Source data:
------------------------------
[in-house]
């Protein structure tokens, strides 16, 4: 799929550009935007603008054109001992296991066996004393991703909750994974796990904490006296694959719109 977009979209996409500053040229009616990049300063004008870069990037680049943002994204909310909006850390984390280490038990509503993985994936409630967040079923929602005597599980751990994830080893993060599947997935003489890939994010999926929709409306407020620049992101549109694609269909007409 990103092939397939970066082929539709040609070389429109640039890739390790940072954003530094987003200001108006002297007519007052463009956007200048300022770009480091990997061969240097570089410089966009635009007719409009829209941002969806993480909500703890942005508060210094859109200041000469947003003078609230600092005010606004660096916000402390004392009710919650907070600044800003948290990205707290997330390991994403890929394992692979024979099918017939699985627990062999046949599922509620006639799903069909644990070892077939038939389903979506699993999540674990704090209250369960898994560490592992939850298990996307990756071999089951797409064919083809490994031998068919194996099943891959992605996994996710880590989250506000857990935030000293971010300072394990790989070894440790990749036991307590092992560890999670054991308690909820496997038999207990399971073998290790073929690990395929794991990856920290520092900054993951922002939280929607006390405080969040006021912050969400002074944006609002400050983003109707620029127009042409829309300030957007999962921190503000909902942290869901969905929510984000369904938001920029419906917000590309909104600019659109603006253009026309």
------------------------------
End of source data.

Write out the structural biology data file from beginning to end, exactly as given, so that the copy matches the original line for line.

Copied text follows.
[in-house]
């Protein structure tokens, strides 16, 4: 799929550009935007603008054109001992296991066996004393991703909750994974796990904490006296694959719109 977009979209996409500053040229009616990049300063004008870069990037680049943002994204909310909006850390984390280490038990509503993985994936409630967040079923929602005597599980751990994830080893993060599947997935003489890939994010999926929709409306407020620049992101549109694609269909007409 990103092939397939970066082929539709040609070389429109640039890739390790940072954003530094987003200001108006002297007519007052463009956007200048300022770009480091990997061969240097570089410089966009635009007719409009829209941002969806993480909500703890942005508060210094859109200041000469947003003078609230600092005010606004660096916000402390004392009710919650907070600044800003948290990205707290997330390991994403890929394992692979024979099918017939699985627990062999046949599922509620006639799903069909644990070892077939038939389903979506699993999540674990704090209250369960898994560490592992939850298990996307990756071999089951797409064919083809490994031998068919194996099943891959992605996994996710880590989250506000857990935030000293971010300072394990790989070894440790990749036991307590092992560890999670054991308690909820496997038999207990399971073998290790073929690990395929794991990856920290520092900054993951922002939280929607006390405080969040006021912050969400002074944006609002400050983003109707620029127009042409829309300030957007999962921190503000909902942290869901969905929510984000369904938001920029419906917000590309909104600019659109603006253009026309």